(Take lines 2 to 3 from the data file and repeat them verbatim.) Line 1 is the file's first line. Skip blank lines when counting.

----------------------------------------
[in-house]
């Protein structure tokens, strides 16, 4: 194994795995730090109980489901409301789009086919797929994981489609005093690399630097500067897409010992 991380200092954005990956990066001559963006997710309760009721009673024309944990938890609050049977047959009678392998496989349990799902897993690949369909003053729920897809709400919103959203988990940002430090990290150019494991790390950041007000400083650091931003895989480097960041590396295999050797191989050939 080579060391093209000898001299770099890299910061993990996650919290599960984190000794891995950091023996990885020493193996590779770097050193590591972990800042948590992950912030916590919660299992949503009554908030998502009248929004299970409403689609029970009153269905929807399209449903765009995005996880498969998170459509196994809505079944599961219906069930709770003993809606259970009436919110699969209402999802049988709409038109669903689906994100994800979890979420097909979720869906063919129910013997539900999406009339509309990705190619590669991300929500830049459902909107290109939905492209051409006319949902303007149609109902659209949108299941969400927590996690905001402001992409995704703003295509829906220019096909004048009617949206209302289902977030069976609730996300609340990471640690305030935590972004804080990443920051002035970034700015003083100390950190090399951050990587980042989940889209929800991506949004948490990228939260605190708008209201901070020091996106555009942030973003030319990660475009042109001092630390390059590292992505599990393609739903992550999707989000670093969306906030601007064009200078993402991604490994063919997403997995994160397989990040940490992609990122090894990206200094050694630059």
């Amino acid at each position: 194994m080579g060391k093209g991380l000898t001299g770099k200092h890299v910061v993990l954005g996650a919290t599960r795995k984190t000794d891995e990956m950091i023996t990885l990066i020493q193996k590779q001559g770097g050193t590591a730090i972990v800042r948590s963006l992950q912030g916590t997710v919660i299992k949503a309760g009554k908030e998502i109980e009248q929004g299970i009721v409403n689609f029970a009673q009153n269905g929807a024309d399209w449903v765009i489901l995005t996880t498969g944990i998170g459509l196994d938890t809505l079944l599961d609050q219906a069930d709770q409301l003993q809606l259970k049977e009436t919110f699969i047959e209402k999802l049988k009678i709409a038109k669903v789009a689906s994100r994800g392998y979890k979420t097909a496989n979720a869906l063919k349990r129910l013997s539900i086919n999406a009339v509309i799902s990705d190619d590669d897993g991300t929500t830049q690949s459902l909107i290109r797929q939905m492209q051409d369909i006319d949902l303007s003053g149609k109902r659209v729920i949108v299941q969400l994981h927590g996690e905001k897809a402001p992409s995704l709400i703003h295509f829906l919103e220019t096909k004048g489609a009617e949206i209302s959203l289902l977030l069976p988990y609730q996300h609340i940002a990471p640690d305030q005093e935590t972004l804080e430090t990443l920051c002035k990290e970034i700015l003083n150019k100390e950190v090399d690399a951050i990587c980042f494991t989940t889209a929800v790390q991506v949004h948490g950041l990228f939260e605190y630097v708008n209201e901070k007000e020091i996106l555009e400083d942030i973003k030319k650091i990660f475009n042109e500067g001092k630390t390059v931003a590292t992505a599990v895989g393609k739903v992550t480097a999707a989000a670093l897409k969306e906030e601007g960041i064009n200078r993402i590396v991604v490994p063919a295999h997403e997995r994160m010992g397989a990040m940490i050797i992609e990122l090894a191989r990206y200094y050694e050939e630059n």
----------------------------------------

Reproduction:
């Protein structure tokens, strides 16, 4: 194994795995730090109980489901409301789009086919797929994981489609005093690399630097500067897409010992 991380200092954005990956990066001559963006997710309760009721009673024309944990938890609050049977047959009678392998496989349990799902897993690949369909003053729920897809709400919103959203988990940002430090990290150019494991790390950041007000400083650091931003895989480097960041590396295999050797191989050939 080579060391093209000898001299770099890299910061993990996650919290599960984190000794891995950091023996990885020493193996590779770097050193590591972990800042948590992950912030916590919660299992949503009554908030998502009248929004299970409403689609029970009153269905929807399209449903765009995005996880498969998170459509196994809505079944599961219906069930709770003993809606259970009436919110699969209402999802049988709409038109669903689906994100994800979890979420097909979720869906063919129910013997539900999406009339509309990705190619590669991300929500830049459902909107290109939905492209051409006319949902303007149609109902659209949108299941969400927590996690905001402001992409995704703003295509829906220019096909004048009617949206209302289902977030069976609730996300609340990471640690305030935590972004804080990443920051002035970034700015003083100390950190090399951050990587980042989940889209929800991506949004948490990228939260605190708008209201901070020091996106555009942030973003030319990660475009042109001092630390390059590292992505599990393609739903992550999707989000670093969306906030601007064009200078993402991604490994063919997403997995994160397989990040940490992609990122090894990206200094050694630059």
């Amino acid at each position: 194994m080579g060391k093209g991380l000898t001299g770099k200092h890299v910061v993990l954005g996650a919290t599960r795995k984190t000794d891995e990956m950091i023996t990885l990066i020493q193996k590779q001559g770097g050193t590591a730090i972990v800042r948590s963006l992950q912030g916590t997710v919660i299992k949503a309760g009554k908030e998502i109980e009248q929004g299970i009721v409403n689609f029970a009673q009153n269905g929807a024309d399209w449903v765009i489901l995005t996880t498969g944990i998170g459509l196994d938890t809505l079944l599961d609050q219906a069930d709770q409301l003993q809606l259970k049977e009436t919110f699969i047959e209402k999802l049988k009678i709409a038109k669903v789009a689906s994100r994800g392998y979890k979420t097909a496989n979720a869906l063919k349990r129910l013997s539900i086919n999406a009339v509309i799902s990705d190619d590669d897993g991300t929500t830049q690949s459902l909107i290109r797929q939905m492209q051409d369909i006319d949902l303007s003053g149609k109902r659209v729920i949108v299941q969400l994981h927590g996690e905001k897809a402001p992409s995704l709400i703003h295509f829906l919103e220019t096909k004048g489609a009617e949206i209302s959203l289902l977030l069976p988990y609730q996300h609340i940002a990471p640690d305030q005093e935590t972004l804080e430090t990443l920051c002035k990290e970034i700015l003083n150019k100390e950190v090399d690399a951050i990587c980042f494991t989940t889209a929800v790390q991506v949004h948490g950041l990228f939260e605190y630097v708008n209201e901070k007000e020091i996106l555009e400083d942030i973003k030319k650091i990660f475009n042109e500067g001092k630390t390059v931003a590292t992505a599990v895989g393609k739903v992550t480097a999707a989000a670093l897409k969306e906030e601007g960041i064009n200078r993402i590396v991604v490994p063919a295999h997403e997995r994160m010992g397989a990040m940490i050797i992609e990122l090894a191989r990206y200094y050694e050939e630059n």